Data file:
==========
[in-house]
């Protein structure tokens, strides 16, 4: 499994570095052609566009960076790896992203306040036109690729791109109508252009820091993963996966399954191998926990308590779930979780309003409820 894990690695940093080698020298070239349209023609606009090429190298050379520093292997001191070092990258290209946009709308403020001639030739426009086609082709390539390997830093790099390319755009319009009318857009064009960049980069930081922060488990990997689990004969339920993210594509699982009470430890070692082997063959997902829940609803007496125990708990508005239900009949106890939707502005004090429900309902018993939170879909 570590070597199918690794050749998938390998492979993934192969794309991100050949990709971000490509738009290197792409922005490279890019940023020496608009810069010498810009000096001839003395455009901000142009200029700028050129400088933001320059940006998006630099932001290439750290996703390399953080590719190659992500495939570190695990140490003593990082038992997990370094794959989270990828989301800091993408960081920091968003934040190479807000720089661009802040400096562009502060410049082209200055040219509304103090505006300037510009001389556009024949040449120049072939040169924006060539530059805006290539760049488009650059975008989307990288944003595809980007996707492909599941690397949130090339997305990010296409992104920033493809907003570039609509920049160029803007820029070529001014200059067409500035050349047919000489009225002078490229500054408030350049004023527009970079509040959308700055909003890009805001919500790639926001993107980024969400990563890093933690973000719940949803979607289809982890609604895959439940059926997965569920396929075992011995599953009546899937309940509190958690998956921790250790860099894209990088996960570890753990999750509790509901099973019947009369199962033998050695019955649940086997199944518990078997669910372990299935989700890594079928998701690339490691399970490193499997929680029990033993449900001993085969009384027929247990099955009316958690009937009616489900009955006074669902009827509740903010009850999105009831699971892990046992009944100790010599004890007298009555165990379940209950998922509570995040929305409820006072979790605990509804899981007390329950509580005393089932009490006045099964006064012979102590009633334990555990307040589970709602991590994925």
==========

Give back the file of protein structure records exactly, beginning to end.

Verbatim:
[in-house]
């Protein structure tokens, strides 16, 4: 499994570095052609566009960076790896992203306040036109690729791109109508252009820091993963996966399954191998926990308590779930979780309003409820 894990690695940093080698020298070239349209023609606009090429190298050379520093292997001191070092990258290209946009709308403020001639030739426009086609082709390539390997830093790099390319755009319009009318857009064009960049980069930081922060488990990997689990004969339920993210594509699982009470430890070692082997063959997902829940609803007496125990708990508005239900009949106890939707502005004090429900309902018993939170879909 570590070597199918690794050749998938390998492979993934192969794309991100050949990709971000490509738009290197792409922005490279890019940023020496608009810069010498810009000096001839003395455009901000142009200029700028050129400088933001320059940006998006630099932001290439750290996703390399953080590719190659992500495939570190695990140490003593990082038992997990370094794959989270990828989301800091993408960081920091968003934040190479807000720089661009802040400096562009502060410049082209200055040219509304103090505006300037510009001389556009024949040449120049072939040169924006060539530059805006290539760049488009650059975008989307990288944003595809980007996707492909599941690397949130090339997305990010296409992104920033493809907003570039609509920049160029803007820029070529001014200059067409500035050349047919000489009225002078490229500054408030350049004023527009970079509040959308700055909003890009805001919500790639926001993107980024969400990563890093933690973000719940949803979607289809982890609604895959439940059926997965569920396929075992011995599953009546899937309940509190958690998956921790250790860099894209990088996960570890753990999750509790509901099973019947009369199962033998050695019955649940086997199944518990078997669910372990299935989700890594079928998701690339490691399970490193499997929680029990033993449900001993085969009384027929247990099955009316958690009937009616489900009955006074669902009827509740903010009850999105009831699971892990046992009944100790010599004890007298009555165990379940209950998922509570995040929305409820006072979790605990509804899981007390329950509580005393089932009490006045099964006064012979102590009633334990555990307040589970709602991590994925």